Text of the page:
Preventing intrauterine growth restriction and improving infant growth outcomes in Bangladesh

Stevens, Briony Jayne (2017) Preventing intrauterine growth restriction and improving infant growth outcomes in Bangladesh. Professional Doctorate (Research) thesis, James Cook University.

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Background Insufficient food intake during pregnancy is a major problem in many developing countries. The pregnancy period presents a key phase for ensuring the survival, growth and development of the offspring. When pregnant women are undernourished, extra food during pregnancy can improve birth outcomes and has the potential to improve the nutritional status of pregnant women. Bangladesh has among the highest rates of maternal and child undernutrition globally. Despite some improvement in maternal and child nutrition status, the World Health Organisation considers stunting and wasting rates high in terms of severity. While a number of studies have considered food-based supplements using locally available and preferred foods, evidence for effective community-based approaches for the treatment of maternal acute malnutrition is limited, particularly among rural population groups.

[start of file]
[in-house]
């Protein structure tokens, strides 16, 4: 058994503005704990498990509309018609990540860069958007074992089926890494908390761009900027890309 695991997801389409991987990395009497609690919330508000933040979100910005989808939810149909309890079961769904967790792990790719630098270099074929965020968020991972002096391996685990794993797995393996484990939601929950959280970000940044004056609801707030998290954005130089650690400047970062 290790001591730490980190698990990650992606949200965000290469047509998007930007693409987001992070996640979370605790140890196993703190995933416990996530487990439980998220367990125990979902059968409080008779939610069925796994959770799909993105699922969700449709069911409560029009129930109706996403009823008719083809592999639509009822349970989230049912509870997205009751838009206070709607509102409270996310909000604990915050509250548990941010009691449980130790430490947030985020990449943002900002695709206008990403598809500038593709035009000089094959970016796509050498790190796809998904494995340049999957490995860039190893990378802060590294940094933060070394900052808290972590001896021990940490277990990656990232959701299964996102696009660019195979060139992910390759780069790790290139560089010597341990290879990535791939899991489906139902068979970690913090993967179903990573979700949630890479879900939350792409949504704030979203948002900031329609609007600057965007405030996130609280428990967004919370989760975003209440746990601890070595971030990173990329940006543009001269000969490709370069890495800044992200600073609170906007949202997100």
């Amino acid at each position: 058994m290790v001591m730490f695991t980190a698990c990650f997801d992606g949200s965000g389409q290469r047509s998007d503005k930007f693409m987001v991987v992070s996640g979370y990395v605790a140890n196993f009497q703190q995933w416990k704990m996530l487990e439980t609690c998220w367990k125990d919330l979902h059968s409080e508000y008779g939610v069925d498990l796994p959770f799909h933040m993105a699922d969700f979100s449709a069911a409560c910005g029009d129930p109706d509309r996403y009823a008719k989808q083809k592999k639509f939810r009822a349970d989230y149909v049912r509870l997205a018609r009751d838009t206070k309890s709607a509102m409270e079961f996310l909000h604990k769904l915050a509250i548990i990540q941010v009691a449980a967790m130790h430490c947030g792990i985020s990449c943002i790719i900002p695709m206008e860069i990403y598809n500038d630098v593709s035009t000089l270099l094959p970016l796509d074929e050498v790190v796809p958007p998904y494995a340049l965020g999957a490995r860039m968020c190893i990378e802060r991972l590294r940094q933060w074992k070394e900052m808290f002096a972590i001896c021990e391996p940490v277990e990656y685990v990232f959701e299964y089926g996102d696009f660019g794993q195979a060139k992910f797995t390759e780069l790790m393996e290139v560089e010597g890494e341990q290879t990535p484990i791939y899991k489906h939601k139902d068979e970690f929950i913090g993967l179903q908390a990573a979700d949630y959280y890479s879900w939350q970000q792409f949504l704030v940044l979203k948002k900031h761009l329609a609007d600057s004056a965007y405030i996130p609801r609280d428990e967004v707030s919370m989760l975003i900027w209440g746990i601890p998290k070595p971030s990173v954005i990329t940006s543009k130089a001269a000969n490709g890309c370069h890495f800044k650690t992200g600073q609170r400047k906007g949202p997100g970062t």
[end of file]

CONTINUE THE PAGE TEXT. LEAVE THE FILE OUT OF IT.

Objectives The aim of this research was to develop an effective locally produced food-based supplement for undernourished pregnant women that prevents low birth weight (LBW). The research has a focus on undernourished pregnant women living in northern Bangladesh, a rural context. Bangladesh was selected due to continued high levels of maternal and child undernutrition. Consequently there is a public health imperative to address maternal and child undernutrition, and for new knowledge in this area to inform practice and policy. The overarching research question was: can locally produced foodbased supplementation reduce LBW and improve infant growth outcomes when consumed by undernourished pregnant women?